The support teams on board, and now you’re gonna go into shunning mode. It could be a week, could be two weeks. God will guide you. But you just shut down the relationship. I don’t talk to you. I don’t say anything to you unless I absolutely have to. I don’t do your laundry. We’re sleeping in separate bedrooms. I don’t sit in church with you. This is upping the ante and hopefully shaking that center up - hard to do. With God’s help, you can do it. You got to have the support team. It is heavy duty. But the man’s asking for it because he’s not responded to the other reasonable steps. He could have answered your first confrontation and avoided all this. The one or two witnesses, if he’s weathered that, he’s weather’d the church leaders. So now we’re gonna ignore him. You’re not gonna make food for him. You’ll make food for the family. And it’s as if he doesn’t exist. Now we’ll see how he likes it. This is - now, again, this is - it’s a form of punishment, but we’re trying to actually shake him up, bring him back to the Lord so things can change.
Jim: Yeah, David, in a world that is all about accommodation and being kind, this sounds really rough.
David: It is rough. And most ladies listening will go, “Wow, I don’t know if I’m strong enough.” Yes, you are. We have the Bible - story after story. In fact, every story in the Bible is of a person who, with God’s help and power, did and said things they could never do on their own. You can do it. And, of course, the book will guide you through - I don’t want a divorce, but this is something that you can do. And you now - you’re listening to me now - you have spent five years, seven years, 10 years, 25 years doing it the other way.
David: How has that gone? Accommodating, loving, putting up with, keeping the secret. It has not worked.
David: And you’re about finished as a person.
John: What about the fear though - uh, let’s say I’m the guy, and I’m - I’m gonna shun her. And the fear is she’s gonna actually run and go find somebody else.
Jim: Or the peace that that spouse finds in that setting - wow, this is so much easier. Why stay married?
David: Oh, yeah, yeah, those are bonafide options that could happen. And I say they were gonna happen anyway. That person’s already gone. People say, well, if I do this, yeah, like John’s saying, well, then they’re leaving for sure. They’re already gone. I am telling you, at this level of confrontation - we’re into the system here - if you have to shun, for heaven’s sake, that person’s gone. They could care less about you. There’s no love. So you have no risk. You’re speeding up maybe the inevitable. If they go out and have an affair, or if they divorce you, that’s awful, but that’s what they choose. You’re out.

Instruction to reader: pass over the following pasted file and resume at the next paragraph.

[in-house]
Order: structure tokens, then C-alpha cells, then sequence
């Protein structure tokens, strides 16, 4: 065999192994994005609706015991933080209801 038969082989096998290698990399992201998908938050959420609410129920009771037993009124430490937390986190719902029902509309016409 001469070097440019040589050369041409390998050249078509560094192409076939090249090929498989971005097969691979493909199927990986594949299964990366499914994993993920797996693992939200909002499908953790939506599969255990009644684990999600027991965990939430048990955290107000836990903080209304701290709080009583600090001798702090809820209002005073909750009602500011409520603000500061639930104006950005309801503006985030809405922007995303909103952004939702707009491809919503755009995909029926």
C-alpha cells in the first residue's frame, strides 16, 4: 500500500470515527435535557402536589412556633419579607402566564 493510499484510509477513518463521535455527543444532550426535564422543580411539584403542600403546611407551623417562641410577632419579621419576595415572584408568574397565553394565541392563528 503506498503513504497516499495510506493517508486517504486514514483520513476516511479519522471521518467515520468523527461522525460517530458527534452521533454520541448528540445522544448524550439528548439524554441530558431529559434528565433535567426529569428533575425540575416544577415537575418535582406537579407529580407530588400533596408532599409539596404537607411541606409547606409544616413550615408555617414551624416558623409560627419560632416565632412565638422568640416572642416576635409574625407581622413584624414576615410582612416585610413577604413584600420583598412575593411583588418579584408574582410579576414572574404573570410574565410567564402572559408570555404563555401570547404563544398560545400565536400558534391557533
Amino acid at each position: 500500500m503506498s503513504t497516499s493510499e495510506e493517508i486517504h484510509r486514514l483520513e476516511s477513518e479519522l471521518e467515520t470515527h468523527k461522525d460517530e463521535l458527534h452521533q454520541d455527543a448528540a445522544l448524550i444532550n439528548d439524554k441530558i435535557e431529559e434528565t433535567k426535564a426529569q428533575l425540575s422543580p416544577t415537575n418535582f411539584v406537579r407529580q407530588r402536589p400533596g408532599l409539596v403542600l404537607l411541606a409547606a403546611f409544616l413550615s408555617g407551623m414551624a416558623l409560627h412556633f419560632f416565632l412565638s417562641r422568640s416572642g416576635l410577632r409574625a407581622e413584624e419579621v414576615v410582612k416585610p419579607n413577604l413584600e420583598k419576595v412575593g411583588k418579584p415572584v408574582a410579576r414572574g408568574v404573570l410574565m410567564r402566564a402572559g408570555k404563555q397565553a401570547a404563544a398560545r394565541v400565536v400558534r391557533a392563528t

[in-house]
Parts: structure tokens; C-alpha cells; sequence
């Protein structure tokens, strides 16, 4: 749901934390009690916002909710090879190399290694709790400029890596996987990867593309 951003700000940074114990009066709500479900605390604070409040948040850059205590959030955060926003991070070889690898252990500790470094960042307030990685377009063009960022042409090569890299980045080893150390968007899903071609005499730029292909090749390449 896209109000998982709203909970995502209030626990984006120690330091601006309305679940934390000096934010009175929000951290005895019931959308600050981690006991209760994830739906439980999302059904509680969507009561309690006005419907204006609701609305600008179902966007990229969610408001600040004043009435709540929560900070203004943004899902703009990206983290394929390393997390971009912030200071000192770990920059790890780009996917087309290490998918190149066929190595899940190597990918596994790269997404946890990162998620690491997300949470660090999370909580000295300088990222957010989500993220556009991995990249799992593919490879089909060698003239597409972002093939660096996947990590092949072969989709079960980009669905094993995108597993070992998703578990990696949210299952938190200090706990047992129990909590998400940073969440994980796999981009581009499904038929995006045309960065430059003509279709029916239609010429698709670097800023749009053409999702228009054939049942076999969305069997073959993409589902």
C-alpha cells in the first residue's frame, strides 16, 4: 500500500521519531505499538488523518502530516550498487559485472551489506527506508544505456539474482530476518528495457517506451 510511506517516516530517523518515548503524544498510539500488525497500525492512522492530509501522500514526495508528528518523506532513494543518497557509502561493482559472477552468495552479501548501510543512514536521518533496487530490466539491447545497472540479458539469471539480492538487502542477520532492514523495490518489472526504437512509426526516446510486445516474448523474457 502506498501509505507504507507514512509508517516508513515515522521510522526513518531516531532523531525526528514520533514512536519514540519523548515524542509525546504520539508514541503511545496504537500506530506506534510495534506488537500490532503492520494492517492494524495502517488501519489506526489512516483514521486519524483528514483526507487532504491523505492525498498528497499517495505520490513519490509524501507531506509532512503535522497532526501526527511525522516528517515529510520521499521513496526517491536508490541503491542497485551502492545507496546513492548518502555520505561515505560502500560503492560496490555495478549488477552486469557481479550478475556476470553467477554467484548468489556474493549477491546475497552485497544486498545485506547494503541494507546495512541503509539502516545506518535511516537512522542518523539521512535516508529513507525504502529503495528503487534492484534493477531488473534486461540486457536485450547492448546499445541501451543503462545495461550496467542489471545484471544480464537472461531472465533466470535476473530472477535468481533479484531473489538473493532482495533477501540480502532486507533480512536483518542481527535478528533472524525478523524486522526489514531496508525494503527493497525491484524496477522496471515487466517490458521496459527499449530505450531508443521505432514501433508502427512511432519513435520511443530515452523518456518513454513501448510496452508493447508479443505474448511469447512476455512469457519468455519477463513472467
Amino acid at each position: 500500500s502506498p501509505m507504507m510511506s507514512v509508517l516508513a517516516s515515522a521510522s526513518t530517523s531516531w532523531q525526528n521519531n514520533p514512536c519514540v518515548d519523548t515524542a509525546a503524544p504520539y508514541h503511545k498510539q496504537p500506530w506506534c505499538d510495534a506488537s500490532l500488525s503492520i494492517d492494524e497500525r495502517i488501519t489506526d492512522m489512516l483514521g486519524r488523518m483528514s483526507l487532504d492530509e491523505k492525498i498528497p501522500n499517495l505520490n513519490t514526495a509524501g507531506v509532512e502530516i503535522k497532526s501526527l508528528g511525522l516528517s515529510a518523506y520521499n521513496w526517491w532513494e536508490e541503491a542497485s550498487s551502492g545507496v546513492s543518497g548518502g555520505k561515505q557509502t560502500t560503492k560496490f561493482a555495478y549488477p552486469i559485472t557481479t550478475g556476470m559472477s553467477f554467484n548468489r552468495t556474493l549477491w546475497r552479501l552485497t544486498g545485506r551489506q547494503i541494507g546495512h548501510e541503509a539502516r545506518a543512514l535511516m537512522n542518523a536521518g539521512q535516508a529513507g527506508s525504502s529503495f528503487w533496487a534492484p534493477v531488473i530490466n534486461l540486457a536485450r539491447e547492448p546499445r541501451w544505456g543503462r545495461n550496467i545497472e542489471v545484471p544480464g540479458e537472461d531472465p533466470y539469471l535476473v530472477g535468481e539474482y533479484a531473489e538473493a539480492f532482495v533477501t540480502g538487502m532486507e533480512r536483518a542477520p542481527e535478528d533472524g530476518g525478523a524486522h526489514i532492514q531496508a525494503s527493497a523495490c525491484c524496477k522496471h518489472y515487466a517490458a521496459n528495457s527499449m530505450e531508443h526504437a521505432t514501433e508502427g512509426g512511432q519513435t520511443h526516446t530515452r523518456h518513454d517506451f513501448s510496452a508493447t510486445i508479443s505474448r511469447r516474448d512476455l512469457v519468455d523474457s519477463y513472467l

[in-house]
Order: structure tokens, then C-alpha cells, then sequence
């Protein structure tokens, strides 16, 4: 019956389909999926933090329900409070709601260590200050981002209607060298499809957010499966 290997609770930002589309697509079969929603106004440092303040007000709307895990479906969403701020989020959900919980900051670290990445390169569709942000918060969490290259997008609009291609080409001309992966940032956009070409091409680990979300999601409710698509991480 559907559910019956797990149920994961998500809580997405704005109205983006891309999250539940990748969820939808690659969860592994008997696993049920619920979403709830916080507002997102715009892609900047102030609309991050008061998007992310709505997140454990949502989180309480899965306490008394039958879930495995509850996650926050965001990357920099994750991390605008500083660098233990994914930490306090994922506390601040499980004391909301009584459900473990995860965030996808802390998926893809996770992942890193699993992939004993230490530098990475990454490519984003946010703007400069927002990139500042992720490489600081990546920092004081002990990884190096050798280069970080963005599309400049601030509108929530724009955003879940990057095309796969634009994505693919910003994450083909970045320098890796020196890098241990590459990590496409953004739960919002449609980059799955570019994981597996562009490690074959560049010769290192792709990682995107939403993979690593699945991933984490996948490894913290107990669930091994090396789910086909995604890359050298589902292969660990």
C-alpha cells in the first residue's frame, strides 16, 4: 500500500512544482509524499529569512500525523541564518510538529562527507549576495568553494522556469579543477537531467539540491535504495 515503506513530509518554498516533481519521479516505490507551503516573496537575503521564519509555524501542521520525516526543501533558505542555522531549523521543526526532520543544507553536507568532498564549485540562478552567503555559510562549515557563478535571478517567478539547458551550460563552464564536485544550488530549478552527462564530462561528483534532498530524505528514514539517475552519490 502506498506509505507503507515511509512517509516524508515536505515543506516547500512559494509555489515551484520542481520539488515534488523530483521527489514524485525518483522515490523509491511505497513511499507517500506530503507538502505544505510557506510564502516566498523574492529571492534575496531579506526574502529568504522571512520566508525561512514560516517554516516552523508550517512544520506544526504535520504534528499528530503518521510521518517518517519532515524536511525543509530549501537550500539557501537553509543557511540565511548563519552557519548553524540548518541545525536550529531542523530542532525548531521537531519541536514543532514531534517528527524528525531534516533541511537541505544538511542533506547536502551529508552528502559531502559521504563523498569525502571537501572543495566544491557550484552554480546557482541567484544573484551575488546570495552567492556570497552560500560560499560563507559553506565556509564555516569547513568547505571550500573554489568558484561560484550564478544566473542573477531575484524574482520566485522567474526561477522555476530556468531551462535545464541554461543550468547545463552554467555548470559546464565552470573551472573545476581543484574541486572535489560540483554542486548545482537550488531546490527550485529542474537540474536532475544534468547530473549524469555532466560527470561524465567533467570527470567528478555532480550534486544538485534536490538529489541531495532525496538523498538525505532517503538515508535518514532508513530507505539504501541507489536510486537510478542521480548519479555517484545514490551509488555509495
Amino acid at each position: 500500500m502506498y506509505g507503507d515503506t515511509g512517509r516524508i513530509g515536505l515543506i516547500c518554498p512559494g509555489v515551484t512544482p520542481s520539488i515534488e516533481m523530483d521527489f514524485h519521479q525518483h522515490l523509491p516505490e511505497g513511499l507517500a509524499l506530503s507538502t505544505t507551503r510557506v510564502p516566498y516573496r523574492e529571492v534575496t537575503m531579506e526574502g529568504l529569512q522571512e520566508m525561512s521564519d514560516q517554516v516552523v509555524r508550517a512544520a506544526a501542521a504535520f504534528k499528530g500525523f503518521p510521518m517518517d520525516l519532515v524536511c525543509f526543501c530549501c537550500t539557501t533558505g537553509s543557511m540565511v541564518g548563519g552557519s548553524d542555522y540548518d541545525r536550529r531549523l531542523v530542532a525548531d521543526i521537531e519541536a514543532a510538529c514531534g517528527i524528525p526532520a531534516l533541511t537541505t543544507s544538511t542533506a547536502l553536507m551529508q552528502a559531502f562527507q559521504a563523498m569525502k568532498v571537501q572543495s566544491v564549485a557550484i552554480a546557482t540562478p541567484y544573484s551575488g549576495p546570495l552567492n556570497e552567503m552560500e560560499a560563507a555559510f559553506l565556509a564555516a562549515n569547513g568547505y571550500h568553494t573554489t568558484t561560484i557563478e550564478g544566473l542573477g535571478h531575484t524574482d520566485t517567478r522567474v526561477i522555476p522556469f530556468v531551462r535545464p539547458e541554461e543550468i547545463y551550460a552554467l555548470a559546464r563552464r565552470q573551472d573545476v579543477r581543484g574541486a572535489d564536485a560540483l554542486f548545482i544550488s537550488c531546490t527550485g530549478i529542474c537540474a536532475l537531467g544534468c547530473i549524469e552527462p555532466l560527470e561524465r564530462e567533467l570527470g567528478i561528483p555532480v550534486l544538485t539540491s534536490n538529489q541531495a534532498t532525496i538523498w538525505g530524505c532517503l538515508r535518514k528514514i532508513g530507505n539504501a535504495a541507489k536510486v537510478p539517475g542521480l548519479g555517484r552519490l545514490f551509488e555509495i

John: They were probably gonna do that anyways...
John: ...Is what you’re saying.
David: You know what? And now you’ve at least done all you can do before God to maybe save it. And the kids are important, too. Kids need to see you don’t take that kind of abuse over the course of 15-20 years. You’re raising kids now who are gonna go out and have the same thing happen to them. Your little boys are going to abuse, if you’ve put up with your husband, they’re gonna be abusive. And your little girls are gonna accept it. We change that legacy right now by taking these steps.
Jim: Wow. I mean, this is deep stuff. It’s biblical. It’s there. But, uh, man, it is difficult.
David: It is.
Jim: Um, that next step after that shunning phase would be a separation. I’ve had marriage experts sit here, John, and say, “We need actually a bit more separation in marriage to make people appreciate what they have.” I don’t know that that is the right thing, but talk about the effect and the good outcome of separation.
David: Well, this is the last stage of Matthew 18. You don’t want to go there, but God says now this is - if we have someone who doesn’t respond to shunning, okay, now you’re gonna circle the wagons, you’re gonna get financially ready, you’re gonna make sure your kids are ready. You got your support team in operation, got your church on board. And now you’re going to - you may have to get a job, get retrained. You’re gonna have to see an attorney. All these things are important now for the separation. It’s a big deal. But you know what? That’s - to protect you and your kids, that’s what it’s really about now. Plus, it’s the last gasp of a chance for this incredible sinner. I’m not gonna live with you. I’m not gonna even allow you to destroy me and destroy our kids, maybe our grandkids. I’m done with that. That’s a very strong message. Now, if he wants you back, he’s gonna have to get you back.
Jim: Yeah, and that - again, the goal is all good. It’s just tough getting there.
David: Right. This is...
Jim: And, uh...
David: I’ve seen this save many marriages because even these guys that are really sinning, there’s a chance with these series of progressive steps - more and more intense - of course, that’s what the Bible is. The Bible, it’s the word of God - it works - can turn this kind of person around. And if it doesn’t, you follow the Bible, and they’re done. They’re gone.